The University of Massachusetts School of Law at UMass Dartmouth begins its academic year today with 113 new students, a 21.5 percent increase over last year, bringing total enrollment of the Commonwealth’s only public law school to 279 students.
For the second year in a row, UMass Law applications grew by more than 20 percent, far exceeding the national average of minus 1.5 percent this year and plus 8.6 percent in 2018. Only nine of the 200-plus law schools in the United States experienced a 20 percent increase in applications this year.
At the same time, incoming student LSAT scores and undergraduate GPAs increased across the board, making this incoming class the most academically qualified in the history of the school.
“As the Commonwealth’s only public law school, UMass Law has a key role to play in the future of the Commonwealth,” said UMass President Marty Meehan, who has been a strong advocate for a growing and thriving UMass Law. “As its enrollment increases, so will its impact on the future of the state, on how law is practiced and on who it serves. These numbers reflect a commitment by Chancellor Johnson, Dean Mitnick and the university system to providing a high-quality legal education at an affordable cost.”
“UMass Law continues to build momentum in its pursuit of justice through education and service,” UMass Dartmouth Chancellor Robert E. Johnson said. “This is a credit to Dean Mitnick and his team of staff and faculty who have built a culture dedicated to their students’ success.”
“We are all proud of the numbers, which are evidence of the dedication and excellence of our faculty and staff,” UMass Law Dean Eric Mitnick said. “But, we are most excited and truly measured by the impact that our students and alumni are having throughout the Commonwealth, nation, and world.”
Since earning full accreditation by the American Bar Association in 2016, UMass Law has seen dramatic growth in all key metrics:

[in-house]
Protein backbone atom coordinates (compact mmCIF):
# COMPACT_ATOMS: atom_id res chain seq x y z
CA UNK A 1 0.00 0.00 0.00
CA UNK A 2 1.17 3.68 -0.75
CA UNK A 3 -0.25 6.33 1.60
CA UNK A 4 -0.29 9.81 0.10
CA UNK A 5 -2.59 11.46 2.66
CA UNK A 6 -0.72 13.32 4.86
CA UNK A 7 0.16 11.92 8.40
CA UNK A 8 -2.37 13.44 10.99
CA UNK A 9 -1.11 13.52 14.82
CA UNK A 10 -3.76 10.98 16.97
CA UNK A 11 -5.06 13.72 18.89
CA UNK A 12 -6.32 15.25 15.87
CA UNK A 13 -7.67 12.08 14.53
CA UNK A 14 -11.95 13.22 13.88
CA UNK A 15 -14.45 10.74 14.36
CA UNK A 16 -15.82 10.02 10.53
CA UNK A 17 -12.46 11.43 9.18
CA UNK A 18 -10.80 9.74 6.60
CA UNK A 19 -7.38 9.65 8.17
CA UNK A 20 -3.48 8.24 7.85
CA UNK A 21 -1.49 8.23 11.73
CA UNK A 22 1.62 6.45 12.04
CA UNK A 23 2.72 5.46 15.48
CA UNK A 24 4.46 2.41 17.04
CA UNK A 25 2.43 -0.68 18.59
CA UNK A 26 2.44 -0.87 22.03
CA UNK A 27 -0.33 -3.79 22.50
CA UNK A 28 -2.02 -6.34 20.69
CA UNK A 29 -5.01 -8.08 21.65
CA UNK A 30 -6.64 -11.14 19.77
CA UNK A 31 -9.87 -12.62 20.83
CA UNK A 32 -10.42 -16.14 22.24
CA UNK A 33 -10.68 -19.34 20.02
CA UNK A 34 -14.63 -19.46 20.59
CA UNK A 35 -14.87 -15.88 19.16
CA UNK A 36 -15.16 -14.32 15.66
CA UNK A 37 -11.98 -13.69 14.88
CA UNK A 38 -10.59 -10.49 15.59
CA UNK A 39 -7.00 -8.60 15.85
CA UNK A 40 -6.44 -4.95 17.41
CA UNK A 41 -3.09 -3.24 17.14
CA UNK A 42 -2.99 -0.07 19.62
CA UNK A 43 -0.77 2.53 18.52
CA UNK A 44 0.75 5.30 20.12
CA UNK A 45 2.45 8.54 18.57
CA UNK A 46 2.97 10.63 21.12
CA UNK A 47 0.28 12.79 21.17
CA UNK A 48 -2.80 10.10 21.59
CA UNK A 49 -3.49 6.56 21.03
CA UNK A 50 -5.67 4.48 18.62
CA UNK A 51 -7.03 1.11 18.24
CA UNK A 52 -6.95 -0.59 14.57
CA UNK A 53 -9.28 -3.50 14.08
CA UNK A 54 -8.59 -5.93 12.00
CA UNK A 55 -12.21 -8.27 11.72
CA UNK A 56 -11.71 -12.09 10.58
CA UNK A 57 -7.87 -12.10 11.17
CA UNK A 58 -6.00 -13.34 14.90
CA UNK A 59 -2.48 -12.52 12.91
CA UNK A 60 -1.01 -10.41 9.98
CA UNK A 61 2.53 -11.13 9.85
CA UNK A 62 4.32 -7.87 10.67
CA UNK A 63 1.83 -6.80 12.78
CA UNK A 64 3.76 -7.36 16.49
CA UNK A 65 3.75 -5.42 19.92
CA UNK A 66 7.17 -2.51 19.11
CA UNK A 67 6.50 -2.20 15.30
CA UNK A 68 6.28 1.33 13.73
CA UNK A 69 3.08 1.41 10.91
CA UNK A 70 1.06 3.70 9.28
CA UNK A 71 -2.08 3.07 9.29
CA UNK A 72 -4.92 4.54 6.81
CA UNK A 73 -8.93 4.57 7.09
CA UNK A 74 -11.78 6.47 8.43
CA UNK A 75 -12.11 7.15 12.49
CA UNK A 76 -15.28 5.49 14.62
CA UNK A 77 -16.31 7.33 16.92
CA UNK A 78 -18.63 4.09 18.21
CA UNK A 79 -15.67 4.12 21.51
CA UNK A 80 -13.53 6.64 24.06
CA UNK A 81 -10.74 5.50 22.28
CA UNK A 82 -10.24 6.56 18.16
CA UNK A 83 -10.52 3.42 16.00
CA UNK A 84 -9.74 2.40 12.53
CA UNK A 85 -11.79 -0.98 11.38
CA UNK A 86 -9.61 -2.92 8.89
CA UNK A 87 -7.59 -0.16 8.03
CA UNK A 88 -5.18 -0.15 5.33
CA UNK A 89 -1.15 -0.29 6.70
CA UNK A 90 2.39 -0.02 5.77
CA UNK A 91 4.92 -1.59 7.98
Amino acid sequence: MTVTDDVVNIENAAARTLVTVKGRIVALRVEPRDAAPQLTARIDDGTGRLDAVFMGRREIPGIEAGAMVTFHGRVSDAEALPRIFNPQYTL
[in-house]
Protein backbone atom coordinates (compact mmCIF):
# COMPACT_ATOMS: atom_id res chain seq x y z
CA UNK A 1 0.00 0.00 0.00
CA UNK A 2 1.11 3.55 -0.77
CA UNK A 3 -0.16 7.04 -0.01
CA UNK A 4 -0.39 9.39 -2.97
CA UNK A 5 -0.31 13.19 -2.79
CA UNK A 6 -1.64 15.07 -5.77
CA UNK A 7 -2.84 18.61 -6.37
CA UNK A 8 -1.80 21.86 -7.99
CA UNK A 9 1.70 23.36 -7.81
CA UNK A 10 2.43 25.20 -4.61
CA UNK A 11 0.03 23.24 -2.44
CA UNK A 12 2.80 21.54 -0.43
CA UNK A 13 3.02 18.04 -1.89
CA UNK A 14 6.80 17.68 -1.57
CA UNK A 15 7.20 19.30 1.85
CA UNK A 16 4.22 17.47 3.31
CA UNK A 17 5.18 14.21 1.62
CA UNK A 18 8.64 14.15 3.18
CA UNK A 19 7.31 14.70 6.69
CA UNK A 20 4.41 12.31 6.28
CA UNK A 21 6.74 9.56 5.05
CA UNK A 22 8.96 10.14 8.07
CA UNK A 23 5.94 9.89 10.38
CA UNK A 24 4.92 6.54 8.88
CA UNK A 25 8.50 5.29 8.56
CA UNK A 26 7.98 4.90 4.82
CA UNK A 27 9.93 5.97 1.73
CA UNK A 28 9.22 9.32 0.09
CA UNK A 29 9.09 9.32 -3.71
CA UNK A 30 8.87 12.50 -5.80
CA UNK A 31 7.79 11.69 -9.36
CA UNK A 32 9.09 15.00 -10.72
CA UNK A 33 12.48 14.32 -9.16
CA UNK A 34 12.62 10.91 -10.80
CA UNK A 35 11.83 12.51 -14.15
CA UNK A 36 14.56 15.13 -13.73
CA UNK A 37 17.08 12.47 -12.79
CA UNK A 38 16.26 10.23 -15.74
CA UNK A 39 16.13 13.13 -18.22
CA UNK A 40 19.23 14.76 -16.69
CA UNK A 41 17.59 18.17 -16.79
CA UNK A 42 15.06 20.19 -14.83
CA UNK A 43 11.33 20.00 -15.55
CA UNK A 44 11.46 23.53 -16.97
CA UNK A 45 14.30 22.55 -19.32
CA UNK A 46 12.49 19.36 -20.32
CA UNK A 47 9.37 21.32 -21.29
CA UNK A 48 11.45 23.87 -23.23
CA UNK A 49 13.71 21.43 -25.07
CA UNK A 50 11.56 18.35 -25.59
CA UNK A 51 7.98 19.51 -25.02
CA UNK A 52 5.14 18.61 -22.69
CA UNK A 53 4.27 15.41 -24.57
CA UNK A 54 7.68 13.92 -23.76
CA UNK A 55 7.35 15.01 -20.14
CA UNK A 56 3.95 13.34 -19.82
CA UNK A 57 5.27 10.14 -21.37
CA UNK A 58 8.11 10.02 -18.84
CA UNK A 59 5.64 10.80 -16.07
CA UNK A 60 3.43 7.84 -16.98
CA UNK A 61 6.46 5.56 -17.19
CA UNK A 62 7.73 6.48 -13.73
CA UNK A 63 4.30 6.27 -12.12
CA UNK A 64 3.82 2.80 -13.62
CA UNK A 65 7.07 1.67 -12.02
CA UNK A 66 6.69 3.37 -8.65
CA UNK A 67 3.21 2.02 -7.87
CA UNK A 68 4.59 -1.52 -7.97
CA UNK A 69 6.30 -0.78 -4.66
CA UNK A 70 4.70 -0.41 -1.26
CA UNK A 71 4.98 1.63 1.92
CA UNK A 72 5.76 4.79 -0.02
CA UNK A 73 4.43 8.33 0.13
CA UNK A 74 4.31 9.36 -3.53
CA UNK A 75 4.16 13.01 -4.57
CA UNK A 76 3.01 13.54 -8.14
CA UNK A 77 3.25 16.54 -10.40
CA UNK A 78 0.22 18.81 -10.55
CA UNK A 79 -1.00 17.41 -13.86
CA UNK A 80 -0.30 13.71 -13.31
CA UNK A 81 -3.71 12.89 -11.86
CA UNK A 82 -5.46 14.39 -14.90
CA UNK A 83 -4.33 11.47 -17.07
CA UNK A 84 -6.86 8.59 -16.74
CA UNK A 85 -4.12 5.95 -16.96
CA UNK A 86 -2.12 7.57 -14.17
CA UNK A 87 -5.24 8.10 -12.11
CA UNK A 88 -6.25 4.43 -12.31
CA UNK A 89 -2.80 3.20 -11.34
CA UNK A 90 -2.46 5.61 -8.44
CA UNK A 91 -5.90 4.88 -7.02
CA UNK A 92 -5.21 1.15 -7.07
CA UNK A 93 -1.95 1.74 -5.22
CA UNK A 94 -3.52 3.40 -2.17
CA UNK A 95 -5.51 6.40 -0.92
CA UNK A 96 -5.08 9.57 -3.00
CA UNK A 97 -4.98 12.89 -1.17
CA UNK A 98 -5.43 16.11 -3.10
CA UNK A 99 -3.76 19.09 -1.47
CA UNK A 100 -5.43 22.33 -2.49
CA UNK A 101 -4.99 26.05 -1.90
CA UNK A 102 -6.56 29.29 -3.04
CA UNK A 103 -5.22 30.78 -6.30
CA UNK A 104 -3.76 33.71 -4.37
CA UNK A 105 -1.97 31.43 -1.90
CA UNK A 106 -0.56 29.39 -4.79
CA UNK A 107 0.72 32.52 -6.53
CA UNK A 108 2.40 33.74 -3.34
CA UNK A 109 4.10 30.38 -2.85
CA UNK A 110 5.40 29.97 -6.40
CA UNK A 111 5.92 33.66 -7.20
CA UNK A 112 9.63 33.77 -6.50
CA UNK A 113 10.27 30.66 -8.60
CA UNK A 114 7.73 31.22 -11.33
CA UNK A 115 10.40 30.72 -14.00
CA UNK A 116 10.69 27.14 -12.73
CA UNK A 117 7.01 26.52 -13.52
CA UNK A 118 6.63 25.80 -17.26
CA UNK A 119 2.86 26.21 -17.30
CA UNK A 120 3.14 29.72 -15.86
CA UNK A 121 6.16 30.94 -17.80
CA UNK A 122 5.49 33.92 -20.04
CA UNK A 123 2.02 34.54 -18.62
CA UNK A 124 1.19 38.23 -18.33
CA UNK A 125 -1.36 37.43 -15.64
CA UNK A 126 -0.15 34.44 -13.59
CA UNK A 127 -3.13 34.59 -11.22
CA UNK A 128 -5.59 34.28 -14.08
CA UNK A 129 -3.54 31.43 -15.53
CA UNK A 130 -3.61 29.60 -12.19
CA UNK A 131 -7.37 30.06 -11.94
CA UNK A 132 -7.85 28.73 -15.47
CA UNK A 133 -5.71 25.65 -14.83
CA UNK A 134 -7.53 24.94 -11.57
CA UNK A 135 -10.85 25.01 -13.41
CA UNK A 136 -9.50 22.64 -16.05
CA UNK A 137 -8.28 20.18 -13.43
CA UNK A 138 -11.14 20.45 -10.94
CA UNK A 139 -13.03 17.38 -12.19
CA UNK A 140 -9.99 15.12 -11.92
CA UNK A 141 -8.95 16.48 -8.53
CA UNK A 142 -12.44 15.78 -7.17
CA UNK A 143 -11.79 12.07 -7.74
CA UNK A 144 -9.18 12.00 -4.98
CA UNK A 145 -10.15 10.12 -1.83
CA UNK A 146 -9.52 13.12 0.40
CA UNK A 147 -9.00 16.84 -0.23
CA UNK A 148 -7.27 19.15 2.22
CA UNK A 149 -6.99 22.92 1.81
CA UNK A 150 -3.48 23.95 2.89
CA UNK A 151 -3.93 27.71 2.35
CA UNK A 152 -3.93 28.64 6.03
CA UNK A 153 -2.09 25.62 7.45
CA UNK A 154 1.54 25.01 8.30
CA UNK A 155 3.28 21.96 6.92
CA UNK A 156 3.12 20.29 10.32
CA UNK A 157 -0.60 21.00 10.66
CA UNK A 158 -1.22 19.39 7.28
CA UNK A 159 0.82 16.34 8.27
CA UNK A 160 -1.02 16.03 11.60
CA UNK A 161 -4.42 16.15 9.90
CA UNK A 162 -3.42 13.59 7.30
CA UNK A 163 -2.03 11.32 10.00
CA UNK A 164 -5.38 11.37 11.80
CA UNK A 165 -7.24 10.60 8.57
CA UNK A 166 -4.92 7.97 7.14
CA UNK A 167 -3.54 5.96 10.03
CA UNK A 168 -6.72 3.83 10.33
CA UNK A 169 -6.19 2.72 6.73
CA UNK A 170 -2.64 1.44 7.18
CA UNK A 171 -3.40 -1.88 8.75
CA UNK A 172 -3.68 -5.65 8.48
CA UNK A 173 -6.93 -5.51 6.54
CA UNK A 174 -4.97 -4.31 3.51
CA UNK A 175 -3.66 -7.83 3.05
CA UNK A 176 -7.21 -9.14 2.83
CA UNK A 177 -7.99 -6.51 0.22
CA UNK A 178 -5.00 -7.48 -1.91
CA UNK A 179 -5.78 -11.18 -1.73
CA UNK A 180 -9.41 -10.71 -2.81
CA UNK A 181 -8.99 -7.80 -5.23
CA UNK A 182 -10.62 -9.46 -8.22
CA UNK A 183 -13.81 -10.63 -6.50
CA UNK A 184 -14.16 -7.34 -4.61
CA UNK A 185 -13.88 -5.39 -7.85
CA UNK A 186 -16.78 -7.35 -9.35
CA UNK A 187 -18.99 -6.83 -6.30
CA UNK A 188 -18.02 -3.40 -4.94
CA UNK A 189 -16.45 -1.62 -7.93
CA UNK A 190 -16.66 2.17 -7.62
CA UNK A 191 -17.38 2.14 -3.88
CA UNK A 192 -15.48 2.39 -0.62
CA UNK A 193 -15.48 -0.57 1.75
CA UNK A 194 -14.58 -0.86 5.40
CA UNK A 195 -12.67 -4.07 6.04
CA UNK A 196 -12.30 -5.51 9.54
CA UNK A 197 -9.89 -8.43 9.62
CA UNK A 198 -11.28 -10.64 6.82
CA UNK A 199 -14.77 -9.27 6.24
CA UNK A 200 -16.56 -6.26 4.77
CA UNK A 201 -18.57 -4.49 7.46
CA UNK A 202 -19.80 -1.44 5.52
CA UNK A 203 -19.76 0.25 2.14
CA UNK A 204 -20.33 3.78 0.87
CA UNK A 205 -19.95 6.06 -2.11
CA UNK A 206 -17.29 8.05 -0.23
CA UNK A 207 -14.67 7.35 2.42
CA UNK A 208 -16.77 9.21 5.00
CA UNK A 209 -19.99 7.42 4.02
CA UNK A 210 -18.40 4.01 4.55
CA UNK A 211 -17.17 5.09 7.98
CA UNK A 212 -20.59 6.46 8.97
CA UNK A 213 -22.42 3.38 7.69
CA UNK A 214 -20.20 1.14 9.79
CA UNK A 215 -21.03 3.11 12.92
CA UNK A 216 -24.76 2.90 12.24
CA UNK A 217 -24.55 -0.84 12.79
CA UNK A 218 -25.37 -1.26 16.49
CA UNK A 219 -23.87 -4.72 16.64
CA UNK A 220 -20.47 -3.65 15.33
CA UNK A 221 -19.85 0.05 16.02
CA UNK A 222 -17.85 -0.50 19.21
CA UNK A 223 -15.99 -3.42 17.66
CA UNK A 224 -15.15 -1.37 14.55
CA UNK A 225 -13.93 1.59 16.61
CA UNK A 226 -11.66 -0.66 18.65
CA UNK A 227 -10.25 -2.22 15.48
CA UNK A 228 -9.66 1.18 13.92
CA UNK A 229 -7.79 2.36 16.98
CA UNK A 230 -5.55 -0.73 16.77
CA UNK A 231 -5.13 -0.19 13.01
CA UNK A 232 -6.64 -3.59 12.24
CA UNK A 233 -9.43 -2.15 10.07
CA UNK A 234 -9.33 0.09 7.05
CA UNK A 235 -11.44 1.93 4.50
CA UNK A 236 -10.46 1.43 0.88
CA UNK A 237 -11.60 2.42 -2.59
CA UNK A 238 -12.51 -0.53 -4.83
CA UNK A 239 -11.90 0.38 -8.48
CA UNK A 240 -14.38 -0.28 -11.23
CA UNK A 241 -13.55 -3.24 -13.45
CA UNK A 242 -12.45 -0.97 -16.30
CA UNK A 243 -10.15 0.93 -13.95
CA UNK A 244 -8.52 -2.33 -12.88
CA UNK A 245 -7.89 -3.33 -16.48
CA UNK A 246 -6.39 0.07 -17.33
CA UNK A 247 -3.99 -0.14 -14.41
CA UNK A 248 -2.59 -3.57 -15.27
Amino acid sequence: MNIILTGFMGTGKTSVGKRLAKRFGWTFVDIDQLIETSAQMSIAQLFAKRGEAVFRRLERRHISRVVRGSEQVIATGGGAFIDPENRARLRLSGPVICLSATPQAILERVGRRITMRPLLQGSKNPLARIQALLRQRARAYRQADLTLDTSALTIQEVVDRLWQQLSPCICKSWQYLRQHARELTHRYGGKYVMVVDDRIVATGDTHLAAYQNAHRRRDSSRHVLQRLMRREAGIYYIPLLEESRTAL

- First-year enrollment - plus 71.2 percent, from 66 to 113
- Overall enrollment - plus 50 percent, from 186 to 279
- Number of applications - plus 46.7 percent, from 786 to 1,153.
- LSAT/Undergraduate GPA – Across the board increases, making the incoming 2019 class the most qualified in the history of the school.
- Bar exam success – 92 percent of UMass Law first-time takers of the Massachusetts bar exam passed the test in July 2018, the third-best rate among the nine Massachusetts law schools. UMass Law’s rapid improvement in its bar passage rate was recently highlighted in a national publication.
UMass Law continues to have one of the most diverse student bodies among New England law schools, with over 30 percent being students of color, including approximately one-third of new first-year students.
Newly entering students were born in 19 different countries and come from 26 different states with the largest cohort (44 percent) being Massachusetts residents. They graduated from 85 different colleges and range in age from 20 to 59 with an average age of 27.
Established in 2010, the UMass School of Law is one of seven colleges and schools of UMass Dartmouth. Its students, through the law school curriculum and outreach clinics, have provided more than 100,000 hours of pro bono legal assistance and related community service across the Commonwealth.
Besides holding its tuition to about half the price of private law schools, UMass Law has established 3+3 programs with 11 colleges across Massachusetts to reduce the cost of law school further. These programs allow students to apply credits earned during their first year of law school to their final year of college, saving students thousands of dollars in tuition payments. Partner colleges include Assumption College, Becker College, Fitchburg State University, Framingham State University, Massachusetts College of Liberal Arts, Salem State University, UMass Boston, UMass Dartmouth, UMass Lowell, Westfield State University, and Worcester State University.
In addition, UMass Law and Bridgewater State University signed an agreement to offer a joint Juris Doctor/Master of Social Work program that allows students to earn both degrees in four years rather than five. By collaborating on the program, the schools are enabling students to enter public service with a uniquely defined skill set and less student debt.